By Mike Klein Georgia Supreme Court Chief Justice Carol Hunstein declared the state is at a “crossroads in juvenile justice history” and challenged the General Assembly to expand mental health services for “clearly disturbed youngsters” during her final State of the Judiciary address, telling lawmakers, “We wait for the explosion and it will come” unless courts have more resources for dealing with juveniles who are clearly at risk to themselves and others. Hunstein delivered her final State of the Judiciary Address to the General Assembly Thursday morning in Atlanta.  Her term as Chief Justice expires later this year.  Hunstein devoted a major section of her remarks to adult and juvenile justice system reforms.  Legislators enacted the start of adult reforms… View Article
By Mike Klein Each year Georgia law enforcement seizes millions of dollars in personal property from people who were never charged with or convicted of a crime.  There was merely the suspicion that a crime had been committed, and that the property might somehow be connected to the crime that never happened. The story gets worse for property owners.  Georgia state law permits law enforcement agencies to sell the property and keep the proceeds.  The exact annual dollar value of these seizures and sales is unknown because law enforcement agencies have largely failed to file required reports. This is what the Institute for Justice  (IJ) said about Georgia civil asset forfeiture policies in a new report released Wednesday: “Georgia’s civil… View Article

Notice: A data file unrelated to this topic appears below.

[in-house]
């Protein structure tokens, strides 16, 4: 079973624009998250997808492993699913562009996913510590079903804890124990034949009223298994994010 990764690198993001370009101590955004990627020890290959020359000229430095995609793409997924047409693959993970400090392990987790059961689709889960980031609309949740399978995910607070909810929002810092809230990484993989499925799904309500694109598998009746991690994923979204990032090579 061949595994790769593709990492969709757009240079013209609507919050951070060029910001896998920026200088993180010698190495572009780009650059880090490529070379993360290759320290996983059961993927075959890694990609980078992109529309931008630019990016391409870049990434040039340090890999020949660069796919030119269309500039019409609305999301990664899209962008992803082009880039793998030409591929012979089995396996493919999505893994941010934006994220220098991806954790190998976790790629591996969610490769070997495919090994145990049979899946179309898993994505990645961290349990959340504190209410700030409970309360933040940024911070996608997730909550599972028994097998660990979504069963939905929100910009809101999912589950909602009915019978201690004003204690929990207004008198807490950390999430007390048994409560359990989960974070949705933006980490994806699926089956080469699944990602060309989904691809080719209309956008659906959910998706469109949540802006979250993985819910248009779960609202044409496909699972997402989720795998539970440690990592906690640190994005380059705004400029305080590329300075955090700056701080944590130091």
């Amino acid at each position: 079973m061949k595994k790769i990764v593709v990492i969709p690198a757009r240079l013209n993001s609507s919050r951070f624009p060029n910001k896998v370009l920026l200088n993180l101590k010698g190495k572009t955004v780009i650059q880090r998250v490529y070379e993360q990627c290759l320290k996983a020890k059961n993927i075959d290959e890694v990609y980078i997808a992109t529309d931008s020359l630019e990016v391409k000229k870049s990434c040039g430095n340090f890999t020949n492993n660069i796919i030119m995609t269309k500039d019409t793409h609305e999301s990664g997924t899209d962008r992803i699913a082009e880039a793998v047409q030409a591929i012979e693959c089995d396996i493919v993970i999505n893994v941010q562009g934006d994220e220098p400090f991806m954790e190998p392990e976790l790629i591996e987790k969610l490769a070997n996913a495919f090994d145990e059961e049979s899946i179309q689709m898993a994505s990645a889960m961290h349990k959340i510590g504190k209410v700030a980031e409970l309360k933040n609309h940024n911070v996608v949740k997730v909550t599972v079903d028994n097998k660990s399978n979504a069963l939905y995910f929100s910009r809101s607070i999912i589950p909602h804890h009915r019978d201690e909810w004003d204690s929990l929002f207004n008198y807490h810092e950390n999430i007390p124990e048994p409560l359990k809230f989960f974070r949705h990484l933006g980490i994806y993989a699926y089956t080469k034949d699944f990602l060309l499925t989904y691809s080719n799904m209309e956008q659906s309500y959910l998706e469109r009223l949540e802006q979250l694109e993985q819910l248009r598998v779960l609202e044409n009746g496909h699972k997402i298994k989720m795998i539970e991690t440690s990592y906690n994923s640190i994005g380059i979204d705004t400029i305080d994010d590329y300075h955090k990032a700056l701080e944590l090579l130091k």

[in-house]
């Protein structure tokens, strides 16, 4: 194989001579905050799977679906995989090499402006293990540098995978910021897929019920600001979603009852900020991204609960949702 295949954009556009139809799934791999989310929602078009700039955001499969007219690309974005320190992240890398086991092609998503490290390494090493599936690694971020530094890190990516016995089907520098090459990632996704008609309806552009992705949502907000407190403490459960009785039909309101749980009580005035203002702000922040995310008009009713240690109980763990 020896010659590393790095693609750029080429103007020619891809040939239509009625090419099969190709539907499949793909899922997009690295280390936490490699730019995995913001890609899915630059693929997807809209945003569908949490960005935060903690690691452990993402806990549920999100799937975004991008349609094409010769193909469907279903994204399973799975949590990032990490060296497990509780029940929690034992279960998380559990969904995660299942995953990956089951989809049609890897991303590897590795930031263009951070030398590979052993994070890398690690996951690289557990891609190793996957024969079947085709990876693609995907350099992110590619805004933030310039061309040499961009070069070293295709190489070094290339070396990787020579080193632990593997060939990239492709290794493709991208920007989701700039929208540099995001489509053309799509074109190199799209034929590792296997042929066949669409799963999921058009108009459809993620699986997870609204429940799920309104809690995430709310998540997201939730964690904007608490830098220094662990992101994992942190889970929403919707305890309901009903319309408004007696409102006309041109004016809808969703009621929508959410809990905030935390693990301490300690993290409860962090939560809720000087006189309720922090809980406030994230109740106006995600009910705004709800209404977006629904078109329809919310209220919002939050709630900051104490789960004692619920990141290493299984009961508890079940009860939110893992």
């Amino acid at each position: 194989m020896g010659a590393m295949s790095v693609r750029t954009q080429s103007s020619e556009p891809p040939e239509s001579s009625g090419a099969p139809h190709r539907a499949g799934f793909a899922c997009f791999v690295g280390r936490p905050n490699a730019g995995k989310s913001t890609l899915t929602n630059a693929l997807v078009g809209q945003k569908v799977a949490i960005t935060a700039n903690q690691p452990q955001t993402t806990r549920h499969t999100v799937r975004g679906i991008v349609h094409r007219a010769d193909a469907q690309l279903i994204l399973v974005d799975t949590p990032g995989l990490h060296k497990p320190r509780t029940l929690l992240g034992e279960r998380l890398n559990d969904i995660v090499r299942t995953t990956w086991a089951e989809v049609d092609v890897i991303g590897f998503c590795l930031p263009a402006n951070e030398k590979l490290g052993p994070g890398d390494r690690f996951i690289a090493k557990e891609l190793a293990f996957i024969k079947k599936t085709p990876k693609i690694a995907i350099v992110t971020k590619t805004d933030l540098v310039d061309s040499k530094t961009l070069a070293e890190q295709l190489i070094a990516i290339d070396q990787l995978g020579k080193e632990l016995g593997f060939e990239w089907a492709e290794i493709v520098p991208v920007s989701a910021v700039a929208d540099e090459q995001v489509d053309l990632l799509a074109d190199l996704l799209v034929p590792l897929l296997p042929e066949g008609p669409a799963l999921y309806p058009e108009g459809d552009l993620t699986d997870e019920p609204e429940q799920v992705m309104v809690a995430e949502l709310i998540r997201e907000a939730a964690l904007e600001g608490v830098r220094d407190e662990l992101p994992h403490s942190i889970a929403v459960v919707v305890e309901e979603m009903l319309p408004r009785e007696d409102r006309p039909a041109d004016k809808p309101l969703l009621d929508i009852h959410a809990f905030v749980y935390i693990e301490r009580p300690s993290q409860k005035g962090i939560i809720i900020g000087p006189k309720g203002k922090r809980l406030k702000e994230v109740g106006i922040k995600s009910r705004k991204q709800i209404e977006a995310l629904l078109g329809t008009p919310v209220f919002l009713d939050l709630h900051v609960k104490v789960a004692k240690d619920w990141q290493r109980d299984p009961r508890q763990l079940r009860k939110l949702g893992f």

I wanted to publicly say how much I appreciate Georgia Public Policy Foundation.  For those of you that will be entering the Legislature or are relatively new you may not quite yet appreciate how much we rely on Georgia Public Policy Foundation’s research and work.  As you know we’re a citizen’s legislature.  We have very little staff. They have been an invaluable, invaluable resource to us.  To put this [Forum] on and the regular programs that they do throughout the year make us better at what we do. (At the 2012 Georgia Legislative Policy Forum.)

Speaker Pro Tem Jan Jones more quotes